Avast is a well-known and respected name in internet security. Here we examine how Avast’s Mac antivirus software performs compared to its high-end rivals. Testing the program’s ability to detect malware, PUAs, False positives and also the impact the software has on a Mac’s system load. To find out more continue reading our Avast Security for Mac review.
Testing Mac Antivirus software is a split into four major sections. The first test is a regular malware detection test. Next, we measure the load AV software puts on a Mac’s performance. This is followed by a false positives test to make sure non-harmful files aren’t flagged as dangerous. The test is concluded with a Potentially Unwanted Applications test – PUAs are apps with excessive advertising, messaging or privacy policies. See AV-Test.org for more.
Protection & Performance
Avast performs its primary job well. It detected 100% of the malware it was exposed to during tests. Putting it on a par with five of the other Best Mac Antivirus software suites. A good result for the AV.
The program followed its good score in malware detection with another decent score during the system load test. Adding only three seconds to the clean Mac’s perfect score of 147 seconds (when tasked with copying 27.28 GB of files). This was the fourth best time out of the nine Mac Antivirus suites tested.
Sadly, the next test wasn’t as kind to Avast. During the download speed test – where the recorded base time is 56 seconds – Avast added a huge 70 seconds to the total. A 125% increase.
Avast explains that the poor score in the download speed test was due to the Mac Antivirus being set up to immediately validate during downloads. This means its scanning files as they’re downloaded to your Mac, not once they’re downloaded. This clearly adds a huge delay to file downloads, but theoretically could offer increased protection to your Mac. Turning this feature off will result in a greatly-increased download time.
PUAs and False Positives
The next two tests were a return to form for Avast. Posting scores that bettered, or matched, its rivals in this group test. Avast didn’t highlight any false positives while filtering out nearly 700 PUAs (over 98%).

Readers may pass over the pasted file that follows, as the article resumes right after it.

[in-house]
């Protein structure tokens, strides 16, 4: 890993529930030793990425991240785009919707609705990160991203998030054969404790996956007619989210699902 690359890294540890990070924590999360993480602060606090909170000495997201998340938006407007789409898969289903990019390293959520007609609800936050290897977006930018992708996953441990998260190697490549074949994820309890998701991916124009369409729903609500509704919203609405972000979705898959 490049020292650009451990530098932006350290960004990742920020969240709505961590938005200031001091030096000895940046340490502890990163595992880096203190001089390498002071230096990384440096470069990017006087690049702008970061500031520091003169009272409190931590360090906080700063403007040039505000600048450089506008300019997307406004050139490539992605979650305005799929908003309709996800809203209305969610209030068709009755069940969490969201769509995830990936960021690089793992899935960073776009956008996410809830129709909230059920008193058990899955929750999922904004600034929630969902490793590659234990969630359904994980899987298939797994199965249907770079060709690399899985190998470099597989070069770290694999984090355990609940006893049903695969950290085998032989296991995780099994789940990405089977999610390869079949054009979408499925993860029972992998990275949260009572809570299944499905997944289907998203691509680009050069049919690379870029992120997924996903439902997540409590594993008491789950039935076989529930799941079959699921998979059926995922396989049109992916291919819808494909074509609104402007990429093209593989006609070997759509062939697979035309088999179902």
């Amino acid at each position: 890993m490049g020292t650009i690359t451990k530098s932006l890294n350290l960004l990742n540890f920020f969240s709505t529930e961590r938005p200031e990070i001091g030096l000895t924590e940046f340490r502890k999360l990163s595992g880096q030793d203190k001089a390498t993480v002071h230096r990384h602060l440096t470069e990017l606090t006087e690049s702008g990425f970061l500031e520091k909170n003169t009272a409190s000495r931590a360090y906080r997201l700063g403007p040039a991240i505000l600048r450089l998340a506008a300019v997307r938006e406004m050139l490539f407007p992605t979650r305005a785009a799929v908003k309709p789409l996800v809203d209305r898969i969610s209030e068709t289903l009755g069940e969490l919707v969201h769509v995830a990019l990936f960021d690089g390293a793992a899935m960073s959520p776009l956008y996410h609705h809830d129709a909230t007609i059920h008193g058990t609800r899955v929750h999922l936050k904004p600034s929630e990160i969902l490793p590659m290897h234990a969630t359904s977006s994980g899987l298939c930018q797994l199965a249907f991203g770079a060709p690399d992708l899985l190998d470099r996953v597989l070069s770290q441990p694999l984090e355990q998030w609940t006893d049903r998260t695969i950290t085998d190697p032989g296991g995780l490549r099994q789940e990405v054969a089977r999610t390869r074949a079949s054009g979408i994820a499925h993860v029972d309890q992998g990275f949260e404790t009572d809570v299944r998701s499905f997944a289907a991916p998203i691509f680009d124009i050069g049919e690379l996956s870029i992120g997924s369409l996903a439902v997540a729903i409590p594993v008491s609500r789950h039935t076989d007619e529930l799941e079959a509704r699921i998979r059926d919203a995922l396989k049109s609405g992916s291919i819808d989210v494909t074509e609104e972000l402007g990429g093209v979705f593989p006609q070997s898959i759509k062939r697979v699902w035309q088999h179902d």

PUAs (Potentially Unwanted Apps) are applications that are not technically harmful to a Mac, but could be deemed unwanted to the user. They are typically bundled with freeware and have aggressive levels of advertising, messaging or poor privacy policies. An example of a PUA is an app that adds extensions to your browser and/or changes your default settings – such as homepage and search engine.
The price of Avast Security for Mac (£49.99) places it at the upper-end of the Mac AV pricing chart. This makes it an unattractive option for users, especially so when you consider its average performance during testing. The only price that makes Avast Security for Mac attractive to users is when you buy a license for 10 Macs. This brings the price down to £7.99 per unit – a potentially cost-effective option for small offices or large families.
- 1 Mac; 1 year: £49.99
- 3 Mac; 1 year: £59.99
- 3 Mac; 1 year: £64.99
- 10 Macs; 1 Year: £79.99
Avast Security for Mac review: Verdict
The software was really close to getting it right. However the additional 70 seconds Avast added to the download speed test makes it impossible for us to recommend it to anyone. Avast may fix the problem that’s causing the outrageous download times in future updates to the Mac antivirus software. Until that’s confirmed, users would be better off protecting their Macs with Norton Security or Kaspersky for Mac.
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